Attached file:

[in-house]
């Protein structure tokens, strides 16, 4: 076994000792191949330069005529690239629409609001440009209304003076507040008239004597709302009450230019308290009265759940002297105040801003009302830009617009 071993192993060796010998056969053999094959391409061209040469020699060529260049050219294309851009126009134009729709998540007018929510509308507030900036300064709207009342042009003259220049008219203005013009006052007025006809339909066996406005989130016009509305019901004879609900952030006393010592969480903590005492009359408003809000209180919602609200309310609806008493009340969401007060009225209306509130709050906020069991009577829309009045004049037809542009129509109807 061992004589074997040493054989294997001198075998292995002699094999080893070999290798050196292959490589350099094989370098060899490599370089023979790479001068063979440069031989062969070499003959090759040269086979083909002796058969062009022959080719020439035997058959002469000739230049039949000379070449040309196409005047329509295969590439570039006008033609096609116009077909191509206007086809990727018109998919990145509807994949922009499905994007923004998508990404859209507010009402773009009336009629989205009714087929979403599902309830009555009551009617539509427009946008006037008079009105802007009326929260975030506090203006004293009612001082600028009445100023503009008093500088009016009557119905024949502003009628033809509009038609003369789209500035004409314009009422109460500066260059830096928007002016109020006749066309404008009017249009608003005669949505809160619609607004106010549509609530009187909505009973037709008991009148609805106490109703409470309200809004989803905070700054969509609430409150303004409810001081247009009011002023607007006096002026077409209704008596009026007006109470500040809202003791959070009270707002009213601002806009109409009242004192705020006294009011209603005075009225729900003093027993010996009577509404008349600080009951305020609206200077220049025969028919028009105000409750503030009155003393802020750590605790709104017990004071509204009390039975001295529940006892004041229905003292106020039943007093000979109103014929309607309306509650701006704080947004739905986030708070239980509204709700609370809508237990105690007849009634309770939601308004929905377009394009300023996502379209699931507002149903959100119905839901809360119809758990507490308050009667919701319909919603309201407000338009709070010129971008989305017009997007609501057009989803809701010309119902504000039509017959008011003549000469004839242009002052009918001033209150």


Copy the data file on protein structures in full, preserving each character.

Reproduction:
[in-house]
């Protein structure tokens, strides 16, 4: 076994000792191949330069005529690239629409609001440009209304003076507040008239004597709302009450230019308290009265759940002297105040801003009302830009617009 071993192993060796010998056969053999094959391409061209040469020699060529260049050219294309851009126009134009729709998540007018929510509308507030900036300064709207009342042009003259220049008219203005013009006052007025006809339909066996406005989130016009509305019901004879609900952030006393010592969480903590005492009359408003809000209180919602609200309310609806008493009340969401007060009225209306509130709050906020069991009577829309009045004049037809542009129509109807 061992004589074997040493054989294997001198075998292995002699094999080893070999290798050196292959490589350099094989370098060899490599370089023979790479001068063979440069031989062969070499003959090759040269086979083909002796058969062009022959080719020439035997058959002469000739230049039949000379070449040309196409005047329509295969590439570039006008033609096609116009077909191509206007086809990727018109998919990145509807994949922009499905994007923004998508990404859209507010009402773009009336009629989205009714087929979403599902309830009555009551009617539509427009946008006037008079009105802007009326929260975030506090203006004293009612001082600028009445100023503009008093500088009016009557119905024949502003009628033809509009038609003369789209500035004409314009009422109460500066260059830096928007002016109020006749066309404008009017249009608003005669949505809160619609607004106010549509609530009187909505009973037709008991009148609805106490109703409470309200809004989803905070700054969509609430409150303004409810001081247009009011002023607007006096002026077409209704008596009026007006109470500040809202003791959070009270707002009213601002806009109409009242004192705020006294009011209603005075009225729900003093027993010996009577509404008349600080009951305020609206200077220049025969028919028009105000409750503030009155003393802020750590605790709104017990004071509204009390039975001295529940006892004041229905003292106020039943007093000979109103014929309607309306509650701006704080947004739905986030708070239980509204709700609370809508237990105690007849009634309770939601308004929905377009394009300023996502379209699931507002149903959100119905839901809360119809758990507490308050009667919701319909919603309201407000338009709070010129971008989305017009997007609501057009989803809701010309119902504000039509017959008011003549000469004839242009002052009918001033209150």